Numerous opportunities exist for ultra-low-power (ULP) energy-harvesting technologies and related power-management ICs and energy storage. The challenge in analyzing this market boils down to the sheer number of potential applications and the requirements of each market, many of which overlap with portable applications. Any “roadmap to commercialization” has to consider not only pricing, but also the technology performance metrics that must be matched to appropriate application segments.
Energy harvesting has an “edge” over batteries, which are often needed in large quantities and then have to be replaced. But before energy-harvesting devices can be widely deployed, a case must be made for them as a power source alternative to energystorage- based solutions. Darnell Group’s report on “Energy Harvesting, Micro Batteries & Power Management ICs: Market Forces and Demand Characteristics”(www.darnell.com/eh) identifies six “critical success factors” that could open opportunities for energy harvesting:
• Applications: The “early adopters” of energy harvesting are building automation systems,
particularly lighting control. Emerging opportunities include automated meter reading, medical
applications, military/aerospace applications, tire-pressure sensing, and RFID.
• Standards/architectures: Nearly half of the wireless sensing network nodes deployed in 2007 were based on IEEE 802.15.4, which includes WirelessHART, ISA100, and ZigBee. Although several proprietary technologies have been deployed, the race is boiling down to industrial versus consumer/commercial standards. Energy efficiency regulations will also drive adoption, particularly where there are tax incentives involved. The U.S. Energy Policy Act of 2005, for example, contains an “Energy-efficient Commercial Building Deduction.” Most wireless sensor network energy-harvesting architectures have been “custom” solutions to meet very specific applications. In the next few years, expect the arrival of standard architectures based on the increasingly focused standards mentioned above. These will have power implications, particularly the utilization of power in the system.
• Power costs: Wireless sensor nodes (WSNs) have different “power costs” based on function. Energy harvesting is touted as a solution only for applications that use very, very small amounts of power intermittently. If looking at a single function, this is true. But energy harvesting is a “system solution,” so the entire WSN system needs to be considered when computing the overall power cost. Sleep mode accounts for over 98% of system time, so the actual average “worst-case” power cost is about 400 µW. It could be as low as 10 µW. This system power cost range is closer to what energy harvesting can deliver.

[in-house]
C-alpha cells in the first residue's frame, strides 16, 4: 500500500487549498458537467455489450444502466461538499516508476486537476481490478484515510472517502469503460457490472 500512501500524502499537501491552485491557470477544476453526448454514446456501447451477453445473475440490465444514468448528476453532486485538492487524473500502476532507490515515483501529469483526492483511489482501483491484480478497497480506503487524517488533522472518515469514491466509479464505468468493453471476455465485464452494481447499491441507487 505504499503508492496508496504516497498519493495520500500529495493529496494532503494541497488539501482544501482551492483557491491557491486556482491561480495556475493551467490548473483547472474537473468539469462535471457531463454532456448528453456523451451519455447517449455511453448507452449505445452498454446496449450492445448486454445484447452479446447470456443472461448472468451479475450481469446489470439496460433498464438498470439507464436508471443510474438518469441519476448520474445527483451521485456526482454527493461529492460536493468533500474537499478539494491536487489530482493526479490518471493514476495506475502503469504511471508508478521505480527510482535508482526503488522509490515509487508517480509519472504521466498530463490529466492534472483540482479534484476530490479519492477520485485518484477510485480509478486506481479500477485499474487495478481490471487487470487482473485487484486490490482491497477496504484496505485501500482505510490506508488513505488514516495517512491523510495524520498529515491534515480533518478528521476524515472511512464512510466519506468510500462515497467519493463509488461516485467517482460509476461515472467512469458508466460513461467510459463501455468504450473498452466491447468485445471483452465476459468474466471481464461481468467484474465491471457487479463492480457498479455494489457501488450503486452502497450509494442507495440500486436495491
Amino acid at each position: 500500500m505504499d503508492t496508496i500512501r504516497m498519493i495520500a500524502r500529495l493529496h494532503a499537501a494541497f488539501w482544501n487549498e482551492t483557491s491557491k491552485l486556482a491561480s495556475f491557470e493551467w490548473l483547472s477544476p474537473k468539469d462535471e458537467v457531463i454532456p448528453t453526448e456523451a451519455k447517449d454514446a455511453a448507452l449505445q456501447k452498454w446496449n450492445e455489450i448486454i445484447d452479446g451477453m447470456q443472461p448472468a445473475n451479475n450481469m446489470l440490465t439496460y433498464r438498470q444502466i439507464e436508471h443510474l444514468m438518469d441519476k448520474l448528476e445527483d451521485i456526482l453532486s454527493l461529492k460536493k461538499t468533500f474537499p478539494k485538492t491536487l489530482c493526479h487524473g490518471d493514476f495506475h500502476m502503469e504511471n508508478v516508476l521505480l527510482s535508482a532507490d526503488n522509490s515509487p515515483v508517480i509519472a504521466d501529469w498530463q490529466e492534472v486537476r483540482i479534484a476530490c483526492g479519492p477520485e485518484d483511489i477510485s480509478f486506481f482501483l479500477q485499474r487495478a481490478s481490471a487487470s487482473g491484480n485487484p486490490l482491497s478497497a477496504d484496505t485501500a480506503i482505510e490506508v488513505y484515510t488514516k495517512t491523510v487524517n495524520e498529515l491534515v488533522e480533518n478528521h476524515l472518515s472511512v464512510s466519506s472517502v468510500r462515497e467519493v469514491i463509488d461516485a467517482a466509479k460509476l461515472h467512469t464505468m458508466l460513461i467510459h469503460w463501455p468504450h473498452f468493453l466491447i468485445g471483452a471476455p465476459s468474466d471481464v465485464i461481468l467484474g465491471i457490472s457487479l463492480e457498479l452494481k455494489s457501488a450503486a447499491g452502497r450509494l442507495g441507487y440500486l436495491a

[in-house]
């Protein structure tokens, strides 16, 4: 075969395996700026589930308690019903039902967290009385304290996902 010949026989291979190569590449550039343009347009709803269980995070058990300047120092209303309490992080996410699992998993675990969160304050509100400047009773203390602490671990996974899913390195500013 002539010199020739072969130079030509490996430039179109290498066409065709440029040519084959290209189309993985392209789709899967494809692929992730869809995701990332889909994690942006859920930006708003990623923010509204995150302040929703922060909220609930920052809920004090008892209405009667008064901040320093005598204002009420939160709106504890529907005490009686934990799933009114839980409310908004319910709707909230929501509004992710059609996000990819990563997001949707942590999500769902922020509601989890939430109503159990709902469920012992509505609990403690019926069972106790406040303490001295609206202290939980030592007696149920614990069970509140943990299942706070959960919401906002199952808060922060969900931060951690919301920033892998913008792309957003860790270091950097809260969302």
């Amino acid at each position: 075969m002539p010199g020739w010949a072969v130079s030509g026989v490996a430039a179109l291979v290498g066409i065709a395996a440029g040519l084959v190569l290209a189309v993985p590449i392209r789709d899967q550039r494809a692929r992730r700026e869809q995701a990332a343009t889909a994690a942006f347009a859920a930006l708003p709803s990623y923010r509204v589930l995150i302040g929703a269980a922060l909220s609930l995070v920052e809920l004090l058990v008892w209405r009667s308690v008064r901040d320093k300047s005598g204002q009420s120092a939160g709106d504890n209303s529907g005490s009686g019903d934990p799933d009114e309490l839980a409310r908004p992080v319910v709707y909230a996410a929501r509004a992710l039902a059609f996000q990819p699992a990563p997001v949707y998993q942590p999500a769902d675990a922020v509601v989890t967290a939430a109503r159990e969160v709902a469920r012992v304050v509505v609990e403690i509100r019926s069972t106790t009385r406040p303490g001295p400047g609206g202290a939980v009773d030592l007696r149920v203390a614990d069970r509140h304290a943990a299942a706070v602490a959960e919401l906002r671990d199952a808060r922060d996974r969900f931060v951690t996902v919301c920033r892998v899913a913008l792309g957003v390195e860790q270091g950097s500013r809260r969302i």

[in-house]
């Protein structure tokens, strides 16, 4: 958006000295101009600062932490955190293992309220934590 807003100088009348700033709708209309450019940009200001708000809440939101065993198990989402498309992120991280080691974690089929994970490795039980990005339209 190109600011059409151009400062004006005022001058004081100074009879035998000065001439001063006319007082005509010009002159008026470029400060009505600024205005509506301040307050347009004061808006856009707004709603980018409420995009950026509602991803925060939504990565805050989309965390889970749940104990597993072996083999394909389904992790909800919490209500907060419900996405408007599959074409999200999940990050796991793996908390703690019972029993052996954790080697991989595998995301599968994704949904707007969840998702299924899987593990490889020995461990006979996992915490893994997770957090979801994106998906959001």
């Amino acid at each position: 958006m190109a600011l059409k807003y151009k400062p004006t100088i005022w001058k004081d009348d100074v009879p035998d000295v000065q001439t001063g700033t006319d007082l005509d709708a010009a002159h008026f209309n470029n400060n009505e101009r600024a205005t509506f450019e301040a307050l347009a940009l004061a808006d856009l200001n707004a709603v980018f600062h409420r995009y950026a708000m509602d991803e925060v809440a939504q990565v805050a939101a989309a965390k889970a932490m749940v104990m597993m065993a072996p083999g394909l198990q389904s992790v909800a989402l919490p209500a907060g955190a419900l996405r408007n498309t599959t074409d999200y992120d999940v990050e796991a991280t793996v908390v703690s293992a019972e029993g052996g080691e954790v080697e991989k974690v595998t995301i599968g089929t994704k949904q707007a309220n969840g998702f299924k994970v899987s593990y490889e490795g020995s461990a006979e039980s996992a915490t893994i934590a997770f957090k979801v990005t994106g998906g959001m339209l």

• Installation costs: Most wireless networks being deployed augment an existing wired network. The commercial readiness of thin-film battery technologies now makes it possible for battery backup along with energy-harvesting solutions, without the size, maintenance, and replacement issues of traditional batteries. Neither battery-based solutions nor energyharvesting solutions are significant contributors to the cost of an overall wireless-sensor-network system. The value has to be based on the relative cost of using traditional battery solutions versus an energy-harvesting solution, at installation. A comparison of three companies’ solutions showed a cost reduction of anywhere from 10% to 90%.
• Process technologies and price decline: As they are replaced by newer process technologies, older CMOS processes can enable emerging technologies when they “come down the food chain.” With die sizes shrinking each generation, the cost is cut in half every four to eight years. Thus, energy harvesting could become more cost-effective than existing solutions.
• Materials: Optimizing energy-harvesting performance via advanced materials is a major focus of both researchers and companies developing energy-harvesting technologies. Such materials will drive down costs either due to improved performance at acceptable cost increases; suitability to microfabrication; easy integration into standard complementary CMOS technologies; or increasing service life.
Linnea Brush, senior research analyst at the Darnell Group, holds a BA from California State Polytechnic University, Pomona. She has over 15 years of experience as a research analyst, technical writer, and editor.